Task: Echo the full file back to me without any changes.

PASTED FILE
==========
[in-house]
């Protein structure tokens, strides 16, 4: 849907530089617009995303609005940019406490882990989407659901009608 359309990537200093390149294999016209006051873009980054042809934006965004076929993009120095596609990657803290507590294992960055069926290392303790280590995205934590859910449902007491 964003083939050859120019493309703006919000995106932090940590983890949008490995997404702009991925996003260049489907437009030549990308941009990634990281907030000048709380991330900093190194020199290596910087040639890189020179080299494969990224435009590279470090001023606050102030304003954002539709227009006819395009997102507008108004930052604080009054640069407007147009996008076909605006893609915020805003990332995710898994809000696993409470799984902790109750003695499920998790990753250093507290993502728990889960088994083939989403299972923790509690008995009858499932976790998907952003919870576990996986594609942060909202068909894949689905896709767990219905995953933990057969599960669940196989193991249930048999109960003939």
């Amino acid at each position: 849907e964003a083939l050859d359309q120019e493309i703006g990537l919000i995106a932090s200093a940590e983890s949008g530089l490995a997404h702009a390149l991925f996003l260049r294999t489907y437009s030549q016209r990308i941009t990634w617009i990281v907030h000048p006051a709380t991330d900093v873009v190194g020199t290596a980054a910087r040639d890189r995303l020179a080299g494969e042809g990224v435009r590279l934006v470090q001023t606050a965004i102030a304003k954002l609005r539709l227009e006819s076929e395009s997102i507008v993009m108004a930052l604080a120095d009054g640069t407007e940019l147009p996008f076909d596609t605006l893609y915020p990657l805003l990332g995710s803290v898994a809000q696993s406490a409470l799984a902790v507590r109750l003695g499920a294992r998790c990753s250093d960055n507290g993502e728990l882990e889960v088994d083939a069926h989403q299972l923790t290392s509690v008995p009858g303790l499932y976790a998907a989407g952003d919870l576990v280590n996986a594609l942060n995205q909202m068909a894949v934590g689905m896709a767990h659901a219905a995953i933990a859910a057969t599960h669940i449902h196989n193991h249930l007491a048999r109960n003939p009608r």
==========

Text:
[in-house]
């Protein structure tokens, strides 16, 4: 849907530089617009995303609005940019406490882990989407659901009608 359309990537200093390149294999016209006051873009980054042809934006965004076929993009120095596609990657803290507590294992960055069926290392303790280590995205934590859910449902007491 964003083939050859120019493309703006919000995106932090940590983890949008490995997404702009991925996003260049489907437009030549990308941009990634990281907030000048709380991330900093190194020199290596910087040639890189020179080299494969990224435009590279470090001023606050102030304003954002539709227009006819395009997102507008108004930052604080009054640069407007147009996008076909605006893609915020805003990332995710898994809000696993409470799984902790109750003695499920998790990753250093507290993502728990889960088994083939989403299972923790509690008995009858499932976790998907952003919870576990996986594609942060909202068909894949689905896709767990219905995953933990057969599960669940196989193991249930048999109960003939």
């Amino acid at each position: 849907e964003a083939l050859d359309q120019e493309i703006g990537l919000i995106a932090s200093a940590e983890s949008g530089l490995a997404h702009a390149l991925f996003l260049r294999t489907y437009s030549q016209r990308i941009t990634w617009i990281v907030h000048p006051a709380t991330d900093v873009v190194g020199t290596a980054a910087r040639d890189r995303l020179a080299g494969e042809g990224v435009r590279l934006v470090q001023t606050a965004i102030a304003k954002l609005r539709l227009e006819s076929e395009s997102i507008v993009m108004a930052l604080a120095d009054g640069t407007e940019l147009p996008f076909d596609t605006l893609y915020p990657l805003l990332g995710s803290v898994a809000q696993s406490a409470l799984a902790v507590r109750l003695g499920a294992r998790c990753s250093d960055n507290g993502e728990l882990e889960v088994d083939a069926h989403q299972l923790t290392s509690v008995p009858g303790l499932y976790a998907a989407g952003d919870l576990v280590n996986a594609l942060n995205q909202m068909a894949v934590g689905m896709a767990h659901a219905a995953i933990a859910a057969t599960h669940i449902h196989n193991h249930l007491a048999r109960n003939p009608r």